Ultrasound-Propelled Nanocups for Drug Delivery
Kwan JJ., Myers R., Coviello CM., Graham SM., Shah AR., Stride E., Carlisle RC., Coussios CC.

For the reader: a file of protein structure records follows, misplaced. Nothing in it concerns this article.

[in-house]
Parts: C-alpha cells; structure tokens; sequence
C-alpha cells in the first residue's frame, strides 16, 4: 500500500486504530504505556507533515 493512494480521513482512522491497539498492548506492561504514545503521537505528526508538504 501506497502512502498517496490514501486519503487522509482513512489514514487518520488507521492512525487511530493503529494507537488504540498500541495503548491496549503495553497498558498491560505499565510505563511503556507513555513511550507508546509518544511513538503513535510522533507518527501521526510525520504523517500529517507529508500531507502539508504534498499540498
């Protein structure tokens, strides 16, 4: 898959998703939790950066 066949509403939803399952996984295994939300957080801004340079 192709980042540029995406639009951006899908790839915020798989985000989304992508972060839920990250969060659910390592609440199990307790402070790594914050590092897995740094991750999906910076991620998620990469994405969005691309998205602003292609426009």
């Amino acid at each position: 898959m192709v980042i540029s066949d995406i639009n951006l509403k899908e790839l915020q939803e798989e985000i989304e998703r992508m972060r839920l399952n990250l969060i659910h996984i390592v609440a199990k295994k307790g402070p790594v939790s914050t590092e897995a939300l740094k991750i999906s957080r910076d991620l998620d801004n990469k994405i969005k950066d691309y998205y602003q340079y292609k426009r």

© 2015 WILEY-VCH Verlag GmbH and Co. KGaA, Weinheim. Ultrasound-induced bubble activity (cavitation) has been recently shown to actively transport and improve the distribution of therapeutic agents in tumors. However, existing cavitation-promoting agents are micron-sized and cannot sustain cavitation activity over prolonged time periods because they are rapidly destroyed upon ultrasound exposure. A novel ultrasound-responsive single-cavity polymeric nanoparticle (nanocup) capable of trapping and stabilizing gas against dissolution in the bloodstream is reported. Upon ultrasound exposure at frequencies and intensities achievable with existing diagnostic and therapeutic systems, nanocups initiate and sustain readily detectable cavitation activity for at least four times longer than existing microbubble constructs in an in vivo tumor model. As a proof-of-concept of their ability to enhance the delivery of unmodified therapeutics, intravenously injected nanocups are also found to improve the distribution of a freely circulating IgG mouse antibody when the tumor is exposed to ultrasound. Quantification of the delivery distance and concentration of both the nanocups and coadministered model therapeutic in an in vitro flow phantom shows that the ultrasound-propelled nanocups travel further than the model therapeutic, which is itself delivered to hundreds of microns from the vessel wall. Thus nanocups offer considerable potential for enhanced drug delivery and treatment monitoring in oncological and other biomedical applications. A novel gas-stabilizing nanocup is reported, capable of self-propelling under ultrasound exposure as well as enhancing the delivery and penetration distance of a coadministered therapeutic agent. The nanocup nucleates and sustains cavitation activity for several minutes in vivo, a process which can be mapped non-invasively in real time.